Thursday, 12 March 2009

On: Darwinia by Robert Charles Wilson

For someone like myself who is a long time reader of 'Space Opera' with a splash of cyber-punk, this book takes a long time to get at all interesting. In fact, if I hadn't already known the hidden depth of the plot (from a review of this Hugo award nominee) I probably wouldn't have bothered wading through the first 14 chapters; set in the 1920s, there's no indication that the book wasn't written in the same period until the “Interlude” where the cool, cosmological scale stuff is finally, abruptly, revealed. 

The end was as expected, reasonably solid, with no extra twists or turns. Heart stings are pulled sparingly, and the fighting is also more about boringly grim realism than all gun's blazing heroics.

Major spoilers: I presume this wasn't a plot hole (because they needed to be there at the right time) but: Tom Compton and Guilford Law are down the Psion's hole, in the abandoned city, mid way through the book, when they both have ghost's riding in them to an extent, it seems silly that they leave and then have to fight their way back 45 years later, perhaps Wilson should have made that a aspect clearer. The explanation of how the simulated Earth became split in the first place is half hearted. But of course, any arbitrary event is equally as feasible during a war between God-like intelligences in a simulated universe at the end of real time: an inherent problem of writing a book in such a setting. It's not clear what happened to all the souls of Eurasia in the “Miracle”, it seemed implied that the Psions had access to them with Vale communing with the dead. But as long as the makers of the Achieve ('good guys') have complete backups of the galactic history it contains, then only the individuals that had chance to deviate from their original selves (thanks to the evil Psions) represent potential casualties.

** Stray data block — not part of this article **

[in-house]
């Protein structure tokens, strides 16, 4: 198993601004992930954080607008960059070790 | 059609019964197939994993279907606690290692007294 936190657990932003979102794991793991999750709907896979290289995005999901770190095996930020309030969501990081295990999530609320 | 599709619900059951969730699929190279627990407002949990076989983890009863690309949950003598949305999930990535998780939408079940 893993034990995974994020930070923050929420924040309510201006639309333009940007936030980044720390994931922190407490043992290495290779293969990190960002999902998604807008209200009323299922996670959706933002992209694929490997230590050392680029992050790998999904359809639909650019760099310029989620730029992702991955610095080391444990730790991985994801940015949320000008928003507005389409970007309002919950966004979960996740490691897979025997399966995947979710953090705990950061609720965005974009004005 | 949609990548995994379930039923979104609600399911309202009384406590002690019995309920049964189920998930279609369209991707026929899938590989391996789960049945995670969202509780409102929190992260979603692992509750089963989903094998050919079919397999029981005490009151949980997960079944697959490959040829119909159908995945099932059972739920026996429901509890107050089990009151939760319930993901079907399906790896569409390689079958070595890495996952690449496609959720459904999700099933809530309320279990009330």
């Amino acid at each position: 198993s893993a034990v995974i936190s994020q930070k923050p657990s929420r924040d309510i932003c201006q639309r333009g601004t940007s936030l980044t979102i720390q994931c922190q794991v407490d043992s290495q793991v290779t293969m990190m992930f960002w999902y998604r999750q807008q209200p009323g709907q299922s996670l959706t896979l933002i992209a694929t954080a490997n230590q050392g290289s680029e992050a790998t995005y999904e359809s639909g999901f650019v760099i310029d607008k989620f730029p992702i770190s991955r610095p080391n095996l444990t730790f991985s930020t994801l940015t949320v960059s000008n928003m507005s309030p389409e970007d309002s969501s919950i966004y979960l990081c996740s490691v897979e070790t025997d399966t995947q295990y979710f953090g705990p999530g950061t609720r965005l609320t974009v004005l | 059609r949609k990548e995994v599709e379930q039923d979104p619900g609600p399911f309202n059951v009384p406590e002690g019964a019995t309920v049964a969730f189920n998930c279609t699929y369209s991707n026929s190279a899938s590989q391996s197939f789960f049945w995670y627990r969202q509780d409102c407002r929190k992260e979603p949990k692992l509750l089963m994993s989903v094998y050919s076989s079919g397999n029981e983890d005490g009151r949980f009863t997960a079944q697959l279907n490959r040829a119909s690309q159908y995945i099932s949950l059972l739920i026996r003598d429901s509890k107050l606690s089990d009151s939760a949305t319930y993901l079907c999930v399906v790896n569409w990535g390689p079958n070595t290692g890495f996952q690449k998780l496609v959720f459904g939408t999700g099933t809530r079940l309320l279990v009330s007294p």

This book seems to be trying to be fully hardened science fiction: apart from techno-babble about (currently hypothetical) Higgs fields, the galactic Achieve is built in a universe suffering 'heat death' from continued expansion (what cosmologists now expect), rather than a Tiplerian Singularity at the end of a closed space-time. Similarly, the standpoint on artificial conciousness appears to be a compromise between fully Strong A.I. and the limitations Roger Penrose claims exist: Wilson has it that a machine can indeed be conscious as long as it's thought processes utilise certain quantum effects (indeterminacy & waveform collapsing, etc), exploiting the obvious hole I've always seen in Penrose's arguments. While the 'bad guys' in the book are only pseudo conscious, algorithm based entities. They are cunning enough to understand human motivations and adaptable enough to fight an information based war against the collective mind of an entire post galactic super-civilisation, but they apparently don't have that 'je ne sais quoi'.... Wilson doesn't explain further.

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